TaxProf Blog

Editor: Paul L. Caron, Dean
Pepperdine University School of Law

Monday, February 23, 2009

CBPP: Put Tax Expenditures on the Fiscal Responsibility Table

2-23-09tax2 The Center on Budget and Policy Priorities today released New Analysis Shows "Tax Expenditures" Overall Are Costly and Regressive; Findings Highlight Need to Restrain Tax Subsidies As Part of Solution to Long-Term Budget Problems, by Chye-Ching Huang & Hannah Shaw.  Here is the abstract:

"Tax expenditures" — tax breaks that favor particular activities — for individuals totaled about $760.5 billion in 2007, topping what the federal government spent on either national defense or all non-defense discretionary programs. In most cases, they are also regressive. In light of their high cost and regressive nature, tax expenditures should be on the table when efforts to address the nation's long-term budget problems are mounted.

Exempting tax expenditures from fiscal discipline also would be inequitable. As the TPC analysis shows, tax expenditures deliver their largest benefits to upper-income families. In contrast, Social Security and Medicare benefits are spread far more evenly across the population. Protecting tax expenditures while imposing significant cuts on other parts of the budget would likely favor the well-off at the expense of the broad majority of Americans. It also would necessitate even deeper reductions in other parts of the budget than would otherwise be needed to restore fiscal stability.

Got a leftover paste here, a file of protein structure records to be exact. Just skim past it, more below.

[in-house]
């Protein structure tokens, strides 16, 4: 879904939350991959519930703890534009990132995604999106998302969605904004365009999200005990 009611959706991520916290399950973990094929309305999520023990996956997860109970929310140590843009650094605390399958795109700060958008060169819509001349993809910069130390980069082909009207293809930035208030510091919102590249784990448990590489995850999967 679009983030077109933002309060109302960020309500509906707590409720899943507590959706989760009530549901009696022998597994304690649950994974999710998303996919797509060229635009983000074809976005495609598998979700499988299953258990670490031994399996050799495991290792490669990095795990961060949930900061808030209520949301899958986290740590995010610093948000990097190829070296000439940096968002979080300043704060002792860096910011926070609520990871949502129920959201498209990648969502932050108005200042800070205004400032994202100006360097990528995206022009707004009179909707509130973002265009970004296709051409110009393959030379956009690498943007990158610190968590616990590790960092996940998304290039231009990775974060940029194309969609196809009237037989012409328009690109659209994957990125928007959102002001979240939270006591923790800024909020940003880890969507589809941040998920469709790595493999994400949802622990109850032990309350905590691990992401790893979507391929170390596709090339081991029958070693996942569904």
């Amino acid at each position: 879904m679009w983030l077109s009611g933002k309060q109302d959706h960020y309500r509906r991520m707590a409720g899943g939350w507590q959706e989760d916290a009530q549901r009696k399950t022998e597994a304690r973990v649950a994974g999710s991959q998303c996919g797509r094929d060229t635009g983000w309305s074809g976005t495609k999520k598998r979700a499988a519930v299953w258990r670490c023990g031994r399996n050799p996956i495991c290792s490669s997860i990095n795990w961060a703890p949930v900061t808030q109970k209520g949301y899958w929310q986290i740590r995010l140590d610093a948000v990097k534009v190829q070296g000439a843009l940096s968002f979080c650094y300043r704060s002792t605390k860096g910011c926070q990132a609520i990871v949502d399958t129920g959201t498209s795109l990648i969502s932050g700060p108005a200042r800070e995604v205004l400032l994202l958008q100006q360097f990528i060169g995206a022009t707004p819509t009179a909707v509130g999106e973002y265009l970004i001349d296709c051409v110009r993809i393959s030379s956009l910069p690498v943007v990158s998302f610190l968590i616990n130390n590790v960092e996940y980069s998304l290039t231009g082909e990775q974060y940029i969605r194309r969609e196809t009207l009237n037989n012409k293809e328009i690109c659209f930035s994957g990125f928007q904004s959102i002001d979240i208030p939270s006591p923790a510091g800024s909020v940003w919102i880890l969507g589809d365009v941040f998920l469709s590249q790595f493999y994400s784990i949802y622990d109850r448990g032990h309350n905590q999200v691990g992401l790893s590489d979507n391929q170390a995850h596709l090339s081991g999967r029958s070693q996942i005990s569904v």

Tax, Think Tank Reports | Permalink

TrackBack URL for this entry:

Listed below are links to weblogs that reference CBPP: Put Tax Expenditures on the Fiscal Responsibility Table:


The whole concept of "tax expenditure" is creepy. The assumption seems to be that the money belongs to the government and that leaving it in the hands of the individual represents an "expenditure". E.g., if sales tax is 10% on all items except for food and shelter which are taxed at 0%, it is a strange point of view that would consider the 0% rate on food and shelter as an "expenditure".

Posted by: Sean | Feb 23, 2009 6:10:37 PM